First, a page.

Interstitial localization of inflammatory cells: (Table 4) The dynamics of inflammatory cells in the renal interstitium are poorly understood. The role of adhesion molecules in this process is mostly conjectural, based on knowledge of adhesion molecules expressed by inflammatory cells and their ligands found in some native interstitial cells, but ubiquitously on extracellular matrix proteins. For example; LFA-1 on T-lymphocytes can bind to ICAM-1 induced on interstitial fibroblast-like cells during rejection. VLA-4 and VLA-5 on activated T cells can bind fibronectin, and VLA-1, VLA-2, VLA-3, VLA-5, and VLA-6 may bind various other extracellular matrix proteins, including collagens and laminin [10].

Binding of cytotoxic T-cells and natural killer cells to target cells: Effector cells mediate damage to the rejected kidney through many mechanisms, one of which is lysis of target cells by CD8+ T lymphocytes or natural killer cells. Cell to cell contact, which may be provided by the pairs of adhesion molecules listed in Table 5, is necessary for these cells to deliver the "cytolytic hit" [20]. These specific adhesion molecule interactions may explain, at least in part, the attachment of CD8 T cells to activated endothelial cells in producing endothelialitis and the infiltration of these lymphocytes between tubular epithelial cells with resultant tubulitis, both of which are characteristically seen in acute rejection [21].

Several studies have reported prevention or reversal of acute rejection in animals or humans by treatment with antibodies against various adhesion molecules, including ICAM-1 and LFA-1. These fascinating observations confirm the crucial role of adhesion molecules in the diverse biological processes leading to acute rejection [6-9].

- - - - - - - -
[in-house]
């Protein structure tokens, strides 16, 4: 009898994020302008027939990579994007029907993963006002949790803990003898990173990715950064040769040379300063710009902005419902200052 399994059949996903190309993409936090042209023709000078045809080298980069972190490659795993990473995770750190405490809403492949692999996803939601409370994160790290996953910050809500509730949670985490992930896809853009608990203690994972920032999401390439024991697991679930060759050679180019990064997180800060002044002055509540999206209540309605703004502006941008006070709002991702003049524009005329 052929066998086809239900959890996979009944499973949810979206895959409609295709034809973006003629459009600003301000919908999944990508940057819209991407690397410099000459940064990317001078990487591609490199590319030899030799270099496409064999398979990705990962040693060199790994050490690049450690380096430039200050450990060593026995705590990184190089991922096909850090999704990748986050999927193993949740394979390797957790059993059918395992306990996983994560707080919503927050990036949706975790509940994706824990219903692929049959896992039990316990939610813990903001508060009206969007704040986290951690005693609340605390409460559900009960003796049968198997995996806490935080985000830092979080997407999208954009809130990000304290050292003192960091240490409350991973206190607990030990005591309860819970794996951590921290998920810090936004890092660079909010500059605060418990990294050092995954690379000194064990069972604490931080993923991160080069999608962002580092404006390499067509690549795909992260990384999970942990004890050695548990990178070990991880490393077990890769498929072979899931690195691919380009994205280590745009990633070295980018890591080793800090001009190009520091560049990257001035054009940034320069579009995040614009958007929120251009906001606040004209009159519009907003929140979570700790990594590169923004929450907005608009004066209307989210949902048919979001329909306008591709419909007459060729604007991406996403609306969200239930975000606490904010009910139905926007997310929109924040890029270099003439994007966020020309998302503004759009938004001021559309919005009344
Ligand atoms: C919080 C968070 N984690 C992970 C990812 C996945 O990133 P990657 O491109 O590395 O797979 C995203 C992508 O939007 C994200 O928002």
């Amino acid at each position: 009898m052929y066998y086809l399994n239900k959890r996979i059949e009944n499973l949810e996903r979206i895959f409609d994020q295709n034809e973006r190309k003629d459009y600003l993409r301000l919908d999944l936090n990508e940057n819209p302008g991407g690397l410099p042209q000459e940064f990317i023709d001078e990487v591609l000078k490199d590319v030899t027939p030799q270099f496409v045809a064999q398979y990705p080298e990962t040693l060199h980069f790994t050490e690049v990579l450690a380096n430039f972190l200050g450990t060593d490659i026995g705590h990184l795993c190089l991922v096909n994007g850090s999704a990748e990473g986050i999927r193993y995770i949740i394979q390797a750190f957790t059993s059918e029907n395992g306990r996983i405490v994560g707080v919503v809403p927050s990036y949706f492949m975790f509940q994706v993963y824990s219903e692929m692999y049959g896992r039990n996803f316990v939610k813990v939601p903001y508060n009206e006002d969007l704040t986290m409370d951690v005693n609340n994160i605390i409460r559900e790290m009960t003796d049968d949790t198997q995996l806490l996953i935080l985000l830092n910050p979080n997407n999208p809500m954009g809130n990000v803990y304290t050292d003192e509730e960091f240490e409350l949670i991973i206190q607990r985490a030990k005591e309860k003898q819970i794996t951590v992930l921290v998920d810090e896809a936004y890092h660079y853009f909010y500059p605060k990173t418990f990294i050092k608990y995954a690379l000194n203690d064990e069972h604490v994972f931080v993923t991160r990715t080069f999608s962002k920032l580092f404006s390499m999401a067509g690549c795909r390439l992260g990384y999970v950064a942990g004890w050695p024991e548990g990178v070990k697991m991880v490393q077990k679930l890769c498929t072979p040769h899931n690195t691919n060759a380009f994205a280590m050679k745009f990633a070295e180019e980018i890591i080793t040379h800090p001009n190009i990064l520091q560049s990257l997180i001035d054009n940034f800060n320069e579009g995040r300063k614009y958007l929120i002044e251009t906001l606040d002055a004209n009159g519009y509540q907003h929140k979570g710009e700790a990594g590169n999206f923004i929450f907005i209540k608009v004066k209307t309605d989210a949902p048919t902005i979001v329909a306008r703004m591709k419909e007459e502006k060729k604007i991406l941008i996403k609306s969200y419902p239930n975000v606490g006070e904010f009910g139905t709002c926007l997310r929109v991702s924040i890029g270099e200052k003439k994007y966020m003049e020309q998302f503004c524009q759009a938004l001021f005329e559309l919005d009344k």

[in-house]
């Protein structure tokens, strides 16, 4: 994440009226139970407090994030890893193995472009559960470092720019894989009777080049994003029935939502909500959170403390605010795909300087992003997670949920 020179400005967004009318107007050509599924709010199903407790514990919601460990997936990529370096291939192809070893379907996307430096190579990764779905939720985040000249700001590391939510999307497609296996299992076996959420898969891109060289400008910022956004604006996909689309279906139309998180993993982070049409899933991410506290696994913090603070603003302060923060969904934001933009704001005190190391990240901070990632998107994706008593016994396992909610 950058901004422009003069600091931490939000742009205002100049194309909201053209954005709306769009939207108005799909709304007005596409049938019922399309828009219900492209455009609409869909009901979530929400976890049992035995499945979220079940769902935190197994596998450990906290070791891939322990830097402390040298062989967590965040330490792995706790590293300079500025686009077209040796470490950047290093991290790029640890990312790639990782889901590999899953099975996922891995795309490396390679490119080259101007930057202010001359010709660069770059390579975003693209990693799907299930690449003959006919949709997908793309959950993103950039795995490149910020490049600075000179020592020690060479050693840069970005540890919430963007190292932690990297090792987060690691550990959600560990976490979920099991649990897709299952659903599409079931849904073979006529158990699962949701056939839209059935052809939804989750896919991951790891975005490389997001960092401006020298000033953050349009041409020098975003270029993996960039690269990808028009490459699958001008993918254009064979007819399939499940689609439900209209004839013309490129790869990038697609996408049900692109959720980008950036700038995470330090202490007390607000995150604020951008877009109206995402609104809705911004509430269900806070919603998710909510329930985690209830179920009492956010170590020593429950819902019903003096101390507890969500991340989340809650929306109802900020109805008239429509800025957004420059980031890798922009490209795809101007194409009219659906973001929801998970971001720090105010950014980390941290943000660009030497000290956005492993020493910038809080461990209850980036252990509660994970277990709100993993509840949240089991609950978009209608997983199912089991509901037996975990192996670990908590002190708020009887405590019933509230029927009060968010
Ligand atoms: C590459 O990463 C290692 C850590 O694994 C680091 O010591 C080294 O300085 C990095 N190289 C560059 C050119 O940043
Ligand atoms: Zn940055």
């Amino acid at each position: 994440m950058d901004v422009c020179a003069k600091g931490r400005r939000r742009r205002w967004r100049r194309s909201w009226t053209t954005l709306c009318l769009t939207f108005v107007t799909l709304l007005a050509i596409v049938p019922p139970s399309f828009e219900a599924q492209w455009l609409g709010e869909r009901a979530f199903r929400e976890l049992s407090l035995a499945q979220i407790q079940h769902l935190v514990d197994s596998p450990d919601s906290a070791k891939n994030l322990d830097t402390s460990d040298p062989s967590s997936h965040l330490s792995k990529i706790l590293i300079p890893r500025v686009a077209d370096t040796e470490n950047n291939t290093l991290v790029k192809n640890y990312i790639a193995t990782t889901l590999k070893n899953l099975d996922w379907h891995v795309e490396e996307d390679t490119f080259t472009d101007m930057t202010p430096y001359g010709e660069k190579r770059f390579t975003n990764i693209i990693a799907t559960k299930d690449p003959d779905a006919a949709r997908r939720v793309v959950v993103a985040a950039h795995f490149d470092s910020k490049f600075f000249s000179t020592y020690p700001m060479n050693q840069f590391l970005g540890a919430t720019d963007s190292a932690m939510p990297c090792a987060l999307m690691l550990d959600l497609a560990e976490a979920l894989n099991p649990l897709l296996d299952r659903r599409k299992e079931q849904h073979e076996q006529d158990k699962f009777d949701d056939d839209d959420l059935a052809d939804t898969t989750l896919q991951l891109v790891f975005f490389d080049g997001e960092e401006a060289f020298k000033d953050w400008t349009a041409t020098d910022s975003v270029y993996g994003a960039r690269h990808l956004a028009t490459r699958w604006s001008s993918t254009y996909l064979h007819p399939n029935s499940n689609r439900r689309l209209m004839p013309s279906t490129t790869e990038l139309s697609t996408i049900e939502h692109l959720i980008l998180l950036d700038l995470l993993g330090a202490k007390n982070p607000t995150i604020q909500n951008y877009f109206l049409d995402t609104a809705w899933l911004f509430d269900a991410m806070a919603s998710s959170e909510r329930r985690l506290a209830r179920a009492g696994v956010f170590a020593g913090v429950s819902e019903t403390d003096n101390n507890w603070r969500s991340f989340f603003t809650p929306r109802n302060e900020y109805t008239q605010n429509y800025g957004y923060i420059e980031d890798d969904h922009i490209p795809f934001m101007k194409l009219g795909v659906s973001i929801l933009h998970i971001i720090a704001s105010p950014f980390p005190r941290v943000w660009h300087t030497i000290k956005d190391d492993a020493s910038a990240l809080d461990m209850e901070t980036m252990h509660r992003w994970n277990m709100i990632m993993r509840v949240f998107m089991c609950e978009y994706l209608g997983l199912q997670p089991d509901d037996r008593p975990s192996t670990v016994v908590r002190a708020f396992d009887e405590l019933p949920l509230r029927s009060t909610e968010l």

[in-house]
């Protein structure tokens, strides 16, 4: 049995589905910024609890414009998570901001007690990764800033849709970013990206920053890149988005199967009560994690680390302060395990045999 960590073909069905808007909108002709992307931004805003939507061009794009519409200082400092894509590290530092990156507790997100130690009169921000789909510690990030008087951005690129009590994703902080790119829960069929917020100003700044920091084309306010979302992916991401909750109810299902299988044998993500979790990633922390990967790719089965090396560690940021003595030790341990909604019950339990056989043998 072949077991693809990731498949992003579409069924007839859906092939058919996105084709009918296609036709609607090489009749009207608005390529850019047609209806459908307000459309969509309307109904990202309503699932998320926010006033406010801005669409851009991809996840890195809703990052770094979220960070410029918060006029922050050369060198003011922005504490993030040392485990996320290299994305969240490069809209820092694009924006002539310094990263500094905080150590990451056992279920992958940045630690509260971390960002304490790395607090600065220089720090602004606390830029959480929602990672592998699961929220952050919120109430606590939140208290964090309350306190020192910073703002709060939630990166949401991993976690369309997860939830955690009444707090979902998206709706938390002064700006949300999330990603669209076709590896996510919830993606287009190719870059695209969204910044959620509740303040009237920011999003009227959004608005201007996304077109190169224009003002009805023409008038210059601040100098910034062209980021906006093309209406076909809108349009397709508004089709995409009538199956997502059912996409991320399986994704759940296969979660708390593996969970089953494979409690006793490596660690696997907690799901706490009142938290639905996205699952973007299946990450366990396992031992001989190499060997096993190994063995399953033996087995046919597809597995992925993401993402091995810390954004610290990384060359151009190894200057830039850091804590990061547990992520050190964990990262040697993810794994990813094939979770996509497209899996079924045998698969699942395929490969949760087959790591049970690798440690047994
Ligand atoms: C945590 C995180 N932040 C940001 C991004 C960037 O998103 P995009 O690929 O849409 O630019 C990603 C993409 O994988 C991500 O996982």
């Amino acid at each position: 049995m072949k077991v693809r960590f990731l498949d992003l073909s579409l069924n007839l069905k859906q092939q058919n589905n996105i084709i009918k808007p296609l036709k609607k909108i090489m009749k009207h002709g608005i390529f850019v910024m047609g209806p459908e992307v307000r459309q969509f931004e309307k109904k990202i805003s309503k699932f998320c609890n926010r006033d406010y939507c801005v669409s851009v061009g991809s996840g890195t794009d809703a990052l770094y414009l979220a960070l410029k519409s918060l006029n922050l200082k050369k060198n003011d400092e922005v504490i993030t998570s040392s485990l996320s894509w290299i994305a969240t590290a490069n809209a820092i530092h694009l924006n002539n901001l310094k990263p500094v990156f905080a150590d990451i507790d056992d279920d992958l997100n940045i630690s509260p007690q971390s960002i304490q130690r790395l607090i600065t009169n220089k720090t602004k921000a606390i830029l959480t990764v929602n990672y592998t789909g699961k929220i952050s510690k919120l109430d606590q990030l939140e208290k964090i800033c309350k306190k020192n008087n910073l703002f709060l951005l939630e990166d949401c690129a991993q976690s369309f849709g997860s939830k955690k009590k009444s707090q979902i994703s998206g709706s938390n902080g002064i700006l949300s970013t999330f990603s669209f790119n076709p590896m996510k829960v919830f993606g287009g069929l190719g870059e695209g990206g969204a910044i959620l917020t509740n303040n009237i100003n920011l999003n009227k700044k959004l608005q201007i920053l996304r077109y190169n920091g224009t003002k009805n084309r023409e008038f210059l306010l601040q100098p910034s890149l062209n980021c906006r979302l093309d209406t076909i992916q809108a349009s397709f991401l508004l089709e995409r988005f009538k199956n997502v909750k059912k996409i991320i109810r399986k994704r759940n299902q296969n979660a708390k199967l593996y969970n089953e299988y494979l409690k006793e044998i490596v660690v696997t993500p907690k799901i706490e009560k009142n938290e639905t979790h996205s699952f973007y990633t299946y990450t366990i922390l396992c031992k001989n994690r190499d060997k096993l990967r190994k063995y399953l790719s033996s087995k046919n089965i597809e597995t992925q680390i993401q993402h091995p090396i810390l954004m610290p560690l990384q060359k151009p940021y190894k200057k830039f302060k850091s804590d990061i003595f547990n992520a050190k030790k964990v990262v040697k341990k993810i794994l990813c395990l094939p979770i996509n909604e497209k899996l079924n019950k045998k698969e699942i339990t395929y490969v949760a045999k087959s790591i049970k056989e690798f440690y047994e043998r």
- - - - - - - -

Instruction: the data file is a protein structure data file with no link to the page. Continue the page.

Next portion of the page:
DIAGNOSTIC UTILITY OF ADHESION MOLECULE EXPRESSION IN ALLOGRAFT REJECTION.

Although numerous adhesion molecules are implicated in acute rejection, only a few of them have been evaluated for diagnostic use. Most thoroughly studied are ICAM-1 and VCAM-1, whereas significantly less information is available for E-selectin, P-selectin, and PECAM-1. The diagnostic use of these molecules centers around their immunohistochemical detection in graft biopsies. Rare studies have supplemented immunohistochemical analysis with in situ hybridization [12, 22]. Studies analyzing the corresponding mRNAs by Northern hybridization or polymerase chain reaction have not been attempted and likely would not have the same diagnostic utility since changes in message level would not be site specific. As implied above, some adhesion molecules are expressed by multiple cell types (e.g., ICAM-1 on monocytes, mesangial cells, lymphocytes, endothelial cells, tubular epithelial cells), some of which may have upregulated expression in disease processes other than rejection, which can affect the transplanted kidney. It is the change in expression of these molecules at specific renal compartments that provide the diagnostic clues. This information is best provided by immunohistochemistry. Staining patterns with monoclonal antibodies to the various pertinent adhesion molecules in the normal kidney and renal allograft with rejection are outlined in Table 6.

ICAM-1: All studies agree that ICAM-1 is strongly expressed constitutively in endothelial cells of the normal kidney, and is not phenotypically altered during acute rejection [12-14, 23-28]. In contrast, the normal tubules are either completely negative or display weak staining of rare proximal tubules in up to 65% of cases. Acute rejection is associated with diffuse staining of proximal tubules and focal staining of distal tubules and collecting ducts. The diagnostic utility of ICAM-1 expression is somewhat lessened since biopsies of grafts without rejection or grafts with stable function also sporadically express increased tubular ICAM-1 [25, 26]. Nevertheless, staining for ICAM-1 has been used for differentiating acute rejection from cyclosporin - A nephrotoxicity [29].